I have a friend who is as beautiful as she is kind. Many years ago she had the most blisskins of a job running a PR company that looked after many of London’s most luxury brands. However, searching for something more than endless champagne and scrumptious canapés with the editors of glossy magazines she quite suddenly upped sticks and moved to the wilds of Yorkshire to raise her two equally beautiful boys.
The point of this story is that when she moved she simply refused to change her outlook on fashion. This is not a girl who could be converted to tweed and welly boots. She knew what worked for her and was not about to copy the farmers wives in an attempt to fit in. She’s regularly seen marching across the village green on the school run in skinny jeans and sky-high heels with her Chanel chain bag flying like the most decadent of kites behind her. I just wish that many of the pubs and restaurants that inhabit the same countryside could copy her example.
I recently managed to drag myself away from Somerset to spend a few days with her and her family. One night we decided to try out the local village pub that had recently changed hands and was boasting a very impressive looking menu. I have very fond memories of this pub; of snuggling by the roaring open fire, chatting to the locals and eating super hearty Yorkshire food that was reasonably priced and reasonably tasty. You left with a full tummy, a warm heart and a general feeling of the Bon Vivant.
As we stepped in through the renovated front door it was rather a shock. It had been absolutely beautifully transformed into a cutting edge industrial eatery very much in the style of St John’s. White walls, reclaimed wooden tables and all manner of modernity. The food was as wonderful and innovative as the interior and the wine list impressive but I all the time I was there I was filled with an incredible longing for the old version of this village pub. I didn’t want this rebooted version of the boozer. I wanted cigarette stains on the ceiling and a comforting pint of ale. My bottom longed for the broken down leather chesterfield rather than the old school chair I was perched upon. I guess I wanted the new owners of this freehouse to have the faith that they didn’t need to completely rip and replace to make it a success. Comfortable and hearty can be mixed with the very best dining experience as the 2* Hand In Flowers has shown us. I often feel that the modern restaurateur is so obsessed with making the experience they provide unique that they forget what their public really want. I’m confident that this little pub tucked away between York and Harrogate will be a huge success but I’m also confident that most of their customers won’t be the locals.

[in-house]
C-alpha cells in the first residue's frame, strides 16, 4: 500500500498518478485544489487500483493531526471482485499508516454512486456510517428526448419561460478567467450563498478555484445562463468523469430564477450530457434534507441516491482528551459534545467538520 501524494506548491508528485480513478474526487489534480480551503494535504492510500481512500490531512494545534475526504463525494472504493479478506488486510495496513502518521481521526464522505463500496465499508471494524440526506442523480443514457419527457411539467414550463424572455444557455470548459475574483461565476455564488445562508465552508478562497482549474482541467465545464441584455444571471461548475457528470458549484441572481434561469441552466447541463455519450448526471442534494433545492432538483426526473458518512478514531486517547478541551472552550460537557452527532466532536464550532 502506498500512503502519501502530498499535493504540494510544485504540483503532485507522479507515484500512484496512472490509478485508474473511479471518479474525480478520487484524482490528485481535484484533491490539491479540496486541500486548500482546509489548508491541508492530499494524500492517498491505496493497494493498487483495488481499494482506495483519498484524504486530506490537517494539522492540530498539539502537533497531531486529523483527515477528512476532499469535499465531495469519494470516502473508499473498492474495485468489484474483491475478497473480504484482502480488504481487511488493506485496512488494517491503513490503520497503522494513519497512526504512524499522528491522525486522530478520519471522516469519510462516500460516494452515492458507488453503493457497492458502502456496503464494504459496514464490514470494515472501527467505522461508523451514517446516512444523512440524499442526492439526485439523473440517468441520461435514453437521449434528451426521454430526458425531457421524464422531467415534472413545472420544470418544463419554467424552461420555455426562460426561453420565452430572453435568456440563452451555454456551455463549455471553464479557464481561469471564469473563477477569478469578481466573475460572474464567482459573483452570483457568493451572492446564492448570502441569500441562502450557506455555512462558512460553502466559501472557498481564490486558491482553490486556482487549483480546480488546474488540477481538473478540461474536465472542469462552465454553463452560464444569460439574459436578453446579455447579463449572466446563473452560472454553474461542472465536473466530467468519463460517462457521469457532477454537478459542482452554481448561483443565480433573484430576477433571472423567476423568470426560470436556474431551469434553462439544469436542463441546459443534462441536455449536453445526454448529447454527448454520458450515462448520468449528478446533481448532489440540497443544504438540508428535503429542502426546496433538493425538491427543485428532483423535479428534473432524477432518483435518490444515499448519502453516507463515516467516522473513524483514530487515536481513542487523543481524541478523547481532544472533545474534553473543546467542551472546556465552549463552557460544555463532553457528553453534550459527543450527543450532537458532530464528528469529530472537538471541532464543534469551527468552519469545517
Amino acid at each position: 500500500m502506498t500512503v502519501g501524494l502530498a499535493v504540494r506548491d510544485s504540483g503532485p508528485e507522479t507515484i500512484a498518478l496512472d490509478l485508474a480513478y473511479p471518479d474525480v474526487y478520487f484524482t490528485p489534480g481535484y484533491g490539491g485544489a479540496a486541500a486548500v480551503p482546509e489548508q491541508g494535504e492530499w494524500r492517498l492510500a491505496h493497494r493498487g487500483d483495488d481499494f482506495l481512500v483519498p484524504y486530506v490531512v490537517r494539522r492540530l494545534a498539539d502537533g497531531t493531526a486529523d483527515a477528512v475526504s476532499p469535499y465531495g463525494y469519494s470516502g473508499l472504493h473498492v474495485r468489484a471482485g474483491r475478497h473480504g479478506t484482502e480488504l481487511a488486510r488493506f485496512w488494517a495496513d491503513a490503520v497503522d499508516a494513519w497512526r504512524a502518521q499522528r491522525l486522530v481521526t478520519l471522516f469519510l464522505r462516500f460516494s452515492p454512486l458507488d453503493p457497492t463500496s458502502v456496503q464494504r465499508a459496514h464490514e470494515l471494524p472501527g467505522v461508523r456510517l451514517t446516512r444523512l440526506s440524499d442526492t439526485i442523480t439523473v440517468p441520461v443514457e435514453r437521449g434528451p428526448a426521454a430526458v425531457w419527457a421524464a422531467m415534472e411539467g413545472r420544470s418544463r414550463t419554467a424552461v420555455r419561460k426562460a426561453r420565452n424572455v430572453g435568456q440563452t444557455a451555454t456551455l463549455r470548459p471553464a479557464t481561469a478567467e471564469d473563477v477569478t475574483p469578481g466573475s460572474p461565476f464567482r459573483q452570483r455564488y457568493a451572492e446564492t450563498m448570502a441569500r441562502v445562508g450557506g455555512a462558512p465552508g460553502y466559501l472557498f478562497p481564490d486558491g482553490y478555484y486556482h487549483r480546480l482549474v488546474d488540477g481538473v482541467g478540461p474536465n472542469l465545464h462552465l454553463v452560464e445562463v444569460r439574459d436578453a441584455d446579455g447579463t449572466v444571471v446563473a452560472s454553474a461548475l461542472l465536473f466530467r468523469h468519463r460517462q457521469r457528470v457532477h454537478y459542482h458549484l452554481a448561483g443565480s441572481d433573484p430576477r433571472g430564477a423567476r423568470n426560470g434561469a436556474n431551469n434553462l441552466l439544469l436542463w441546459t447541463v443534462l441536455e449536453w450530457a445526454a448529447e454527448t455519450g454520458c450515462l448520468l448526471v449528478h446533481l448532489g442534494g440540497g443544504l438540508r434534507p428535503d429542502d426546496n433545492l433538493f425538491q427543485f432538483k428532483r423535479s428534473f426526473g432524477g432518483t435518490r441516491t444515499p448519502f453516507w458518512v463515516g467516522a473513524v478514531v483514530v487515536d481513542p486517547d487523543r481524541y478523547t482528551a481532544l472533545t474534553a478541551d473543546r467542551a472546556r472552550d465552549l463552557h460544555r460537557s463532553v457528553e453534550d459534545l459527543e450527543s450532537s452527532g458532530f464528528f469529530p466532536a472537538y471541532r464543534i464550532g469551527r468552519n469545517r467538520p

This experience made me long for some of Great Britain’s most traditional of dishes and I’ve settled on heaping praise on the humble Welsh Rarebit. This dish originates back in the 1700’s and with the use of a good local Somerset cheddar cheese and the addition of a Bath Ale can be claimed as Somerset grub!
- 25g of butter
- 25g of plain flour
- l00ml of Dark Side Ale (Bath Ales) or other dark ale
- 150g of Barbers 1833 Vintage Reserve Cheddar or other extra mature Cheddar
- 1 free-range egg yolk
- 1 tsp English mustard
- 4 tsp Worchestershire Sauce
- 4 thick slices of home-made bread
- Salt and pepper to taste.
- Turn your grill to high or check that the top oven of the Aga is fiery!
- Melt the butter and stir in the flour, cooking through for about 30 sec to a minute. Add the beer and keep stirring until the mixture is velvety and smooth.
- Add all of the rest of the ingredients.
- Toast the bread and then place on a baking tray. Smother the toast with the cheese sauce and then pop under the grill or into the Aga until the cheese is melted.
- Make yourself a big mug of tea, sit back and enjoy a dish that’s as tasty now as it was 300 years ago with no sign of reboot. Modern life can take a back seat for a while!